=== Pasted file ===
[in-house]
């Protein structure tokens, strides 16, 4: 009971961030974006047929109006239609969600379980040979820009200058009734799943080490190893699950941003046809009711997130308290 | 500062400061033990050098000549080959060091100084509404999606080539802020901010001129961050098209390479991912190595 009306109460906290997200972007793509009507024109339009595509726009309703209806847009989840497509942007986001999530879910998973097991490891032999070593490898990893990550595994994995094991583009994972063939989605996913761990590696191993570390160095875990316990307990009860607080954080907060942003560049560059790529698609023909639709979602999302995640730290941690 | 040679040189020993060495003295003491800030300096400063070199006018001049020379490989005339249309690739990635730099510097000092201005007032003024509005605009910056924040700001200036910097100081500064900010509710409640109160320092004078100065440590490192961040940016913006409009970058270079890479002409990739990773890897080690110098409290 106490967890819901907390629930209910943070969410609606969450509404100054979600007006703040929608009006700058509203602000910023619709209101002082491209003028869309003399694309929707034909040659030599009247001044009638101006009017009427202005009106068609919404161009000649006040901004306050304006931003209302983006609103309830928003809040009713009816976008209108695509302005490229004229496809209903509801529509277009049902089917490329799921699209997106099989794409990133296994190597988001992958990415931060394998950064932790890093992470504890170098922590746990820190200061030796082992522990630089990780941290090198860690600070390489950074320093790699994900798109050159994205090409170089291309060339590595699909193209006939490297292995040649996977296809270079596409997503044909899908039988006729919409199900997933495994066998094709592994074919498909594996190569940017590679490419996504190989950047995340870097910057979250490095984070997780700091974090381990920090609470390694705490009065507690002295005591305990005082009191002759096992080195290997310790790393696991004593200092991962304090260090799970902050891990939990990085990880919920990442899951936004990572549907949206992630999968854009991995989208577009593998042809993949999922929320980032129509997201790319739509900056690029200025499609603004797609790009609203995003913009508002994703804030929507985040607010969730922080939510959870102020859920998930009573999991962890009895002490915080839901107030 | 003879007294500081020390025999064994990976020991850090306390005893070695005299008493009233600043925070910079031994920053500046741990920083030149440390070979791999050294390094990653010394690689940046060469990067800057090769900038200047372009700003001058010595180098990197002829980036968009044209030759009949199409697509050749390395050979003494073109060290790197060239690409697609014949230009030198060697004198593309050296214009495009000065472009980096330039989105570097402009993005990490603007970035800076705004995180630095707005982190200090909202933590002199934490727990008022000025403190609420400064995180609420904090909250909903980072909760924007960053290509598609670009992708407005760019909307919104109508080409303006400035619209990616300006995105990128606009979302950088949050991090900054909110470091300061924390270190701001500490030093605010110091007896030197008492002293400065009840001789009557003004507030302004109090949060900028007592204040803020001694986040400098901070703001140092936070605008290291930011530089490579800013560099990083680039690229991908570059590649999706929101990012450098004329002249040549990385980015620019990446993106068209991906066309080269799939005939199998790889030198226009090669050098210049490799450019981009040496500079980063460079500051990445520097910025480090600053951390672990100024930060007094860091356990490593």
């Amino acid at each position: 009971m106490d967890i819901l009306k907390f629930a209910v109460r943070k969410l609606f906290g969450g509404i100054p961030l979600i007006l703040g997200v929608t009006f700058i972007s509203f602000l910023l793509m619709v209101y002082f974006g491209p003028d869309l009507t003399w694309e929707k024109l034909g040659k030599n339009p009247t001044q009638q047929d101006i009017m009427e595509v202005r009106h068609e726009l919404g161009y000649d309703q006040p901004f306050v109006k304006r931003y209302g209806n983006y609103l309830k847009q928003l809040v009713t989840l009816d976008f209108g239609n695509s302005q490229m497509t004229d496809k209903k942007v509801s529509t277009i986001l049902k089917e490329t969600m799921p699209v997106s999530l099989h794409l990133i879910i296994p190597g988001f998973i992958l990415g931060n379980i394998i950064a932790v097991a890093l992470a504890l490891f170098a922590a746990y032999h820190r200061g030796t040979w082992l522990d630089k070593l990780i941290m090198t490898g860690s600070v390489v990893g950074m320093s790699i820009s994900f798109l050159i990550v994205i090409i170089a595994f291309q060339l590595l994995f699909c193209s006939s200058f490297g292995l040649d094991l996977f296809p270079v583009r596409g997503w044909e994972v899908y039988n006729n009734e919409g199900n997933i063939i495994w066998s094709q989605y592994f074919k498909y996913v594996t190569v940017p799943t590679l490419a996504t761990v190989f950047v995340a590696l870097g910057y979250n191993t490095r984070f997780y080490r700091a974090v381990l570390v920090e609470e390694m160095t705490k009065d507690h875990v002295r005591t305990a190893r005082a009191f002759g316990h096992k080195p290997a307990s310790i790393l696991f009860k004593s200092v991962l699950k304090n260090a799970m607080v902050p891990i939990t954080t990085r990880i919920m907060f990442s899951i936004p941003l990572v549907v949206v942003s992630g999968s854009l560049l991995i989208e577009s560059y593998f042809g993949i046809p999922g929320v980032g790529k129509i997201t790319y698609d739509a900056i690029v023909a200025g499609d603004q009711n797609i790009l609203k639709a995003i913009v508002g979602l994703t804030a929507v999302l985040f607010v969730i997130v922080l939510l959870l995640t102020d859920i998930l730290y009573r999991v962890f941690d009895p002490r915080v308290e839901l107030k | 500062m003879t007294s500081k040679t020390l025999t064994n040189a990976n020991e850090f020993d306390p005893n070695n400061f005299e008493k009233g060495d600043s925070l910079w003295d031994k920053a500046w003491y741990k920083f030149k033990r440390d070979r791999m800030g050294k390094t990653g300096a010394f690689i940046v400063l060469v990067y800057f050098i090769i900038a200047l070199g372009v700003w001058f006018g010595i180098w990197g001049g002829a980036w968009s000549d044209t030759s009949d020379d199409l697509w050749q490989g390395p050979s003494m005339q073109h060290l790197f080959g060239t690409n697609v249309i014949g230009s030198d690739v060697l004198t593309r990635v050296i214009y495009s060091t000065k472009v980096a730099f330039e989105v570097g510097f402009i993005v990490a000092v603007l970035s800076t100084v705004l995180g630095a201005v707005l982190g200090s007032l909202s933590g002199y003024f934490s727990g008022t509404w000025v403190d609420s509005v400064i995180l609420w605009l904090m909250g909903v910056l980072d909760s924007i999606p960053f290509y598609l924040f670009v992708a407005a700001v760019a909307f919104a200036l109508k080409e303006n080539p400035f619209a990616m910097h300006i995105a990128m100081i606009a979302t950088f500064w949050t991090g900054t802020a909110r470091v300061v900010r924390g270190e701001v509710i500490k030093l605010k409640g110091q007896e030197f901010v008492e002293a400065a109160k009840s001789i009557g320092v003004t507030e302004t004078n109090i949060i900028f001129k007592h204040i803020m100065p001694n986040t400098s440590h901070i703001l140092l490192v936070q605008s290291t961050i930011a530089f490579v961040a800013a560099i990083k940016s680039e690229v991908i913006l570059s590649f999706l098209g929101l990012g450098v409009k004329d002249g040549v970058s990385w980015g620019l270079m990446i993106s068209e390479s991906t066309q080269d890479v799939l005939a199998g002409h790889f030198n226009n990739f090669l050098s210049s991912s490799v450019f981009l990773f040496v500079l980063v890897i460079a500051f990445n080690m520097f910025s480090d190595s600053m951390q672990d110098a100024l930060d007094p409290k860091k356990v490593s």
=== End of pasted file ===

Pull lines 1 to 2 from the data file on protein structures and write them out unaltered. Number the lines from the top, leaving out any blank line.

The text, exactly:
[in-house]
């Protein structure tokens, strides 16, 4: 009971961030974006047929109006239609969600379980040979820009200058009734799943080490190893699950941003046809009711997130308290 | 500062400061033990050098000549080959060091100084509404999606080539802020901010001129961050098209390479991912190595 009306109460906290997200972007793509009507024109339009595509726009309703209806847009989840497509942007986001999530879910998973097991490891032999070593490898990893990550595994994995094991583009994972063939989605996913761990590696191993570390160095875990316990307990009860607080954080907060942003560049560059790529698609023909639709979602999302995640730290941690 | 040679040189020993060495003295003491800030300096400063070199006018001049020379490989005339249309690739990635730099510097000092201005007032003024509005605009910056924040700001200036910097100081500064900010509710409640109160320092004078100065440590490192961040940016913006409009970058270079890479002409990739990773890897080690110098409290 106490967890819901907390629930209910943070969410609606969450509404100054979600007006703040929608009006700058509203602000910023619709209101002082491209003028869309003399694309929707034909040659030599009247001044009638101006009017009427202005009106068609919404161009000649006040901004306050304006931003209302983006609103309830928003809040009713009816976008209108695509302005490229004229496809209903509801529509277009049902089917490329799921699209997106099989794409990133296994190597988001992958990415931060394998950064932790890093992470504890170098922590746990820190200061030796082992522990630089990780941290090198860690600070390489950074320093790699994900798109050159994205090409170089291309060339590595699909193209006939490297292995040649996977296809270079596409997503044909899908039988006729919409199900997933495994066998094709592994074919498909594996190569940017590679490419996504190989950047995340870097910057979250490095984070997780700091974090381990920090609470390694705490009065507690002295005591305990005082009191002759096992080195290997310790790393696991004593200092991962304090260090799970902050891990939990990085990880919920990442899951936004990572549907949206992630999968854009991995989208577009593998042809993949999922929320980032129509997201790319739509900056690029200025499609603004797609790009609203995003913009508002994703804030929507985040607010969730922080939510959870102020859920998930009573999991962890009895002490915080839901107030 | 003879007294500081020390025999064994990976020991850090306390005893070695005299008493009233600043925070910079031994920053500046741990920083030149440390070979791999050294390094990653010394690689940046060469990067800057090769900038200047372009700003001058010595180098990197002829980036968009044209030759009949199409697509050749390395050979003494073109060290790197060239690409697609014949230009030198060697004198593309050296214009495009000065472009980096330039989105570097402009993005990490603007970035800076705004995180630095707005982190200090909202933590002199934490727990008022000025403190609420400064995180609420904090909250909903980072909760924007960053290509598609670009992708407005760019909307919104109508080409303006400035619209990616300006995105990128606009979302950088949050991090900054909110470091300061924390270190701001500490030093605010110091007896030197008492002293400065009840001789009557003004507030302004109090949060900028007592204040803020001694986040400098901070703001140092936070605008290291930011530089490579800013560099990083680039690229991908570059590649999706929101990012450098004329002249040549990385980015620019990446993106068209991906066309080269799939005939199998790889030198226009090669050098210049490799450019981009040496500079980063460079500051990445520097910025480090600053951390672990100024930060007094860091356990490593």